... cruised nearly three months off the coast of Ireland, in the British Channel, and in the Bay of Biscay, and returned safely to Boston filled with plunder, including, as was said, upward of L100,000 in British treasury notes and bills of exchange. The 'Leo,' a Boston schooner of about 200 tons, was famous for its exploits in these waters, but was captured at last by the frigate 'Tiber,' after a chase of about eleven hours. The 'Mammoth,' a Baltimore schooner of nearly 400 tons, was seventeen days off Cape Clear, ...
— American Merchant Ships and Sailors • Willis J. Abbot

... its fervor is now prevailing, and the dictations of fierce Leo may not be disregarded with impunity. Light textures, only, are seasonable, and the genius of modists has wrought out beautiful and appropriate patterns for dresses, bonnets, mantelets, &c. The textures most in vogue are light silks, taffetas, ...
— Harper's New Monthly Magazine, Vol. 3, July, 1851 • Various

... pole of aristocratic society. As the capital of an absolute monarchy, as others were, it became associated with principles which, in the Middle Ages, it resisted with spiritual and secular weapons; and the magnitude of the change was apparent when Leo X, by the Concordat of Bologna, conceded to Francis I the choice of bishops and the higher patronage of the Church of France. For Francis on his accession sent an army into Italy, the last work of Julius II was overthrown ...
— Lectures on Modern history • Baron John Emerich Edward Dalberg Acton

... white chillun come of age they drawed for the colored folks. Marse Nichols Lee had a girl named Ann and she drawed me. She didn't keep me no time though, and the man what bought me was named Leo Andrew Whitley. He went to war and died before the war ceasted. Then I fell to his brother Jim Whitley. He was my last marster. I was with him when peace was declared. Yes mam, he was good to me. All my ...
— Slave Narratives: A Folk History of Slavery in the United States from Interviews with Former Slaves, Arkansas Narratives, Part 4 • Works Projects Administration

... in Leo Garshin, the head-groom, eagerly, "I will put the saddle upon Vera, and you can go out of the iron gate from the stable-yard into the forest. Nothing can catch you and ...
— The Vagrant Duke • George Gibbs

... Inconsistent with Religion of Jesus Christ David Lowe Dodge American Addresses at the Second Hague Conference Edited by James Brown Scott Moral Damage of War Walter Walsh Newer Ideals of Peace Jane Addams Bethink Yourselves Leo Tolstoi Blood of the Nation David Starr Jordan The Gospel of the Kingdom (Magazine) Edited by Dr. Josiah Strong The Call of the Twentieth Century David Starr Jordan Social Forces Edward T. Devine American Ideals Theodore Roosevelt The New Humanism Edward ...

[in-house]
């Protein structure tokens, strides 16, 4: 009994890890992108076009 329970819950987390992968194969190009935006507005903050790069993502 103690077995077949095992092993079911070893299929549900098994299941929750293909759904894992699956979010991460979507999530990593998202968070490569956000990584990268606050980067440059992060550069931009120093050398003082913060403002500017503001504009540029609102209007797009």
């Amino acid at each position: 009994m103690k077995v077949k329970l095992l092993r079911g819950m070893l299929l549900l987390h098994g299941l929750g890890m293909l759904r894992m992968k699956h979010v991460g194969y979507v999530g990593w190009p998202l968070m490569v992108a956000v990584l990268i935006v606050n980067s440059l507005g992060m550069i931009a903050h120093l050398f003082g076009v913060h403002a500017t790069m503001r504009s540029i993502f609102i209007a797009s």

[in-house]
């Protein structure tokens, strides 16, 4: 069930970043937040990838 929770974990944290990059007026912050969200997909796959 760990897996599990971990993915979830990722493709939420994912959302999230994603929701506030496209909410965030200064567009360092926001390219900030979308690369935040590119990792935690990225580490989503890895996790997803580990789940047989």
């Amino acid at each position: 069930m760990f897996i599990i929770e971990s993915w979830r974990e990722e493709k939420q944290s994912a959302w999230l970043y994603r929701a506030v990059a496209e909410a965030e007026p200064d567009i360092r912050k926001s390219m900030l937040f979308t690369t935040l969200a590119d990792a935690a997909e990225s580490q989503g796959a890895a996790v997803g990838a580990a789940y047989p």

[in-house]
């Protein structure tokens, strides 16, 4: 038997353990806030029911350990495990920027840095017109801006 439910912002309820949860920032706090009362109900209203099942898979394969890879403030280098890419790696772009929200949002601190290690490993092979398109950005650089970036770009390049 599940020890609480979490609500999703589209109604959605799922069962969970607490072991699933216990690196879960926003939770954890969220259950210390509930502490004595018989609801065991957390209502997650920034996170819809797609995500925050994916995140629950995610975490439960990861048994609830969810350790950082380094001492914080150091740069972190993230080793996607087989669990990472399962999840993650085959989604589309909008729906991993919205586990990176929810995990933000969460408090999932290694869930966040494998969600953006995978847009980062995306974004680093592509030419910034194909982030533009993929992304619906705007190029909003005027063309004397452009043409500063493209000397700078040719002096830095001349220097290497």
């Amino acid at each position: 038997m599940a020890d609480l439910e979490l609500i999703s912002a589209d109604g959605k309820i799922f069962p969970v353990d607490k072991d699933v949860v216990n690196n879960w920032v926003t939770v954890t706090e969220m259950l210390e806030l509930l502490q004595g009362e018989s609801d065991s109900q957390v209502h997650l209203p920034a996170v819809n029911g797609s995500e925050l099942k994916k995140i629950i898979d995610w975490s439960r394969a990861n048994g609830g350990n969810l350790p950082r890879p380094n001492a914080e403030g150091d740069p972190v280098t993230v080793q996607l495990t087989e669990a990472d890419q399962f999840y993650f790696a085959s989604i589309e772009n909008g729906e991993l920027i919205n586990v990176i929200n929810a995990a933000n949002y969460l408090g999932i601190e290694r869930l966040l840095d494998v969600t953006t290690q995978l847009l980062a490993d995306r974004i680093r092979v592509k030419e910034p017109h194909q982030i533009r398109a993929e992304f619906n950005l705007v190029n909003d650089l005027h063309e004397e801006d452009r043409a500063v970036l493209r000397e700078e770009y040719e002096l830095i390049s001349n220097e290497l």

— Home Missions In Action • Edith H. Allen

... of the democratic movement many Russians of higher birth and culture settled among the peasantry, to which they dedicated their lives. The name of Leo Tolstoi readily suggests ...
— History of the Jews in Russia and Poland. Volume II • S.M. Dubnow

... selection of letters of nobility, sealed and signed in the name of Pope Leo the Thirteenth. These, he asserted, must have been placed there by his enemies. "I am a soldier and a general of honor, and I never did any such trafficking," he cried grandly, when charged with selling bogus ...
— True Stories of Crime From the District Attorney's Office • Arthur Train

... 698 and 720, with an interlinear translation in Northumbrian Saxon), and the copy of the Gospels said to have been used to administer the oath at the coronation of King Athelstan. Other treasures are the original Bull of Pope Leo X. conferring on King Henry VIII. the title of Defender of the Faith; and a contemporary and official copy of Magna Charta, granted by King John, and dated at Runnymede, 15th June, in the seventeenth year ...
— English Book Collectors • William Younger Fletcher

... Reichstag, and the Catholic party refused to vote it. Bismarck, who for ten years had fought the Pope, and who had thundered against the interference of a foreign ecclesiastical potentate in temporal matters, now asked the Pope to interfere in favour of the Army Bill. To the discredit of the Papacy, Leo XIII. fell into the trap. Leo XIII. exerted pressure on the Catholic party. But they still were recalcitrant. Bismarck and the Pope proved equally persistent. Finally, at the behest of the Iron Chancellor and with the assistance of the Vicar of Christ, the ...
— German Problems and Personalities • Charles Sarolea